Cost-effectiveness and cost-utility analysis of OTC use of simvastatin 10 mg for the primary prevention of myocardial infarction in Iranian men.

Amirsadri M, Hassani A - Daru (2015)

PSA Scatter plot of Incremental cost/LYG ratio (governmental tariffs)
© Copyright Policy - OpenAccess
Related In: Results  -  Collection

License 1 - License 2
Show All Figures
getmorefigures.php?uid=PMC4697320&req=5

Fig6: PSA Scatter plot of Incremental cost/LYG ratio (governmental tariffs)
Mentions: Figures 6 and 7 for the probabilistic sensitivity analysis show that the use of OTC simvastatin 10 mg, compared with no-drug therapy for the primary prevention in 45-year men with a CVD 10-risk of 15 %, resulted in higher costs and more LYG and QALYs gained in all of the simulations. According to the probabilistic sensitivity analysis, estimated incremental cost per QALY gained and incremental cost per LYG are $1138 (95 % confidence interval [CI]: $797-$1595) and $960 (95 % confidence interval [CI]: $663-$1363), respectively. In addition, all the points comparing OTC simvastatin 10 mg with no-drug therapy for the primary prevention fell below the recommended threshold of WHO of GDP per capita (the reported GDP per capita by World bank for Iran in 2013 ($4763)) which means the intervention is highly cost-effective [28].Fig. 6

Bottom Line: Two measures of benefits were used in the model; Quality-Adjusted-Life-Years (QALYs) for the CUA and Life-Years-Gained (LYG) for the CEA.No threshold has been determined in Iran for the cost-effectiveness of health-related interventions.However, according to the recommendation of WHO, this intervention can be considered highly cost-effective as its ICER is far less than the reported GDP per capita for Iran by World bank in 2013 ($4763).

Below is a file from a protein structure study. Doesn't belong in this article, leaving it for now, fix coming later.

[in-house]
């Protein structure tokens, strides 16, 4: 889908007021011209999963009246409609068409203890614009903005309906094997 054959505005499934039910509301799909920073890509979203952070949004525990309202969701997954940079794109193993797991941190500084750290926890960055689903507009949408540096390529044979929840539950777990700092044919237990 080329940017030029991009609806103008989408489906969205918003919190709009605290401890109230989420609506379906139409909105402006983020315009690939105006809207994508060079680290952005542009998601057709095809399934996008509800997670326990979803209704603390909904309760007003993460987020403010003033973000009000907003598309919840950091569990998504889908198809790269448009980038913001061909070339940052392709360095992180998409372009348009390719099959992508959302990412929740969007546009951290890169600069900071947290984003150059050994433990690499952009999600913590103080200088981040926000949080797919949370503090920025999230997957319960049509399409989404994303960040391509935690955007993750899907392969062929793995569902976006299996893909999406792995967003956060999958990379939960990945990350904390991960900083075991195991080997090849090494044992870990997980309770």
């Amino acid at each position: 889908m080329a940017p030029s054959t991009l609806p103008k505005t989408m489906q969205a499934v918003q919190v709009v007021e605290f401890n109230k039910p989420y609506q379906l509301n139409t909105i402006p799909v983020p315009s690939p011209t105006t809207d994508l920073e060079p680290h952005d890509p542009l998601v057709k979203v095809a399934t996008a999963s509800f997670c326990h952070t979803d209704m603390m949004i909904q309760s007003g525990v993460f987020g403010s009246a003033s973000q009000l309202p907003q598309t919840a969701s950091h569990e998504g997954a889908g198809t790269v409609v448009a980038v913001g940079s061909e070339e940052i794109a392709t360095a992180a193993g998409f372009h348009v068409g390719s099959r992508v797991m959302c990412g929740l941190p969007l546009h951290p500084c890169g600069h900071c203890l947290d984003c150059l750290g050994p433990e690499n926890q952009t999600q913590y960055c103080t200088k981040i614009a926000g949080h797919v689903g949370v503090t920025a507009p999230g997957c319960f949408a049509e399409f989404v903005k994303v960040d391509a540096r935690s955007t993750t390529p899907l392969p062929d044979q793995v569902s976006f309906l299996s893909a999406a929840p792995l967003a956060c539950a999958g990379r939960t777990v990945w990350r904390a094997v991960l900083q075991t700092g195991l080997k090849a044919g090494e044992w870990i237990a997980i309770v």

View Article: PubMed Central - PubMed

Affiliation: Department of Clinical Pharmacy and Pharmacy Practice, Faculty of Pharmacy and Pharmaceutical Sciences, Isfahan University of Medical Sciences, Isfahan, Iran. amirsadri@pharm.mui.ac.ir.

ABSTRACT

Background: Several clinical trials and meta-analyses have shown the advantageous effects of statins in populations with different levels of cardiovascular disease (CVD) risk. Considering the increasing cardiovascular risk among the Iranian population, the cost-effectiveness of the use of simvastatin 10 mg, as an Over-The-Counter (OTC) drug, for the primary prevention of myocardial infarction (MI) was evaluated in this modeling study, from the payer's perspective. The target population is a hypothetical cohort of 45-year CVD healthy men with an average (15%) 10-year CVD risk.

Methods: A semi-Markov model with a life-long time horizon was developed to evaluate the Cost-Utility-Analysis (CUA) and Cost-Effectiveness-Analysis (CEA) of the use of OTC simvastatin 10 mg compared to no-drug therapy. Two measures of benefits were used in the model; Quality-Adjusted-Life-Years (QALYs) for the CUA and Life-Years-Gained (LYG) for the CEA. To examine the robustness of the results, one-way sensitivity analysis and probabilistic sensitivity analysis were applied to the model.

Results: For the base-case scenario with a discount rate of 0% the estimated ICERs were 1113 USD/QALY and 935USD/LYG per patient (using governmental tariffs). No threshold has been determined in Iran for the cost-effectiveness of health-related interventions. However, according to the recommendation of WHO, this intervention can be considered highly cost-effective as its ICER is far less than the reported GDP per capita for Iran by World bank in 2013 ($4763).

Conclusions: This modeling study showed that the use of an OTC low dose statin (simvastatin 10 mg) for the primary prevention of myocardial infarction (MI) in 45-year men with a 10-year CVD risk of 15% could be considered highly cost-effective in Iran, as it meets the WHO threshold of the annual GDP per capita ($4763).

Show MeSH
Related in: MedlinePlus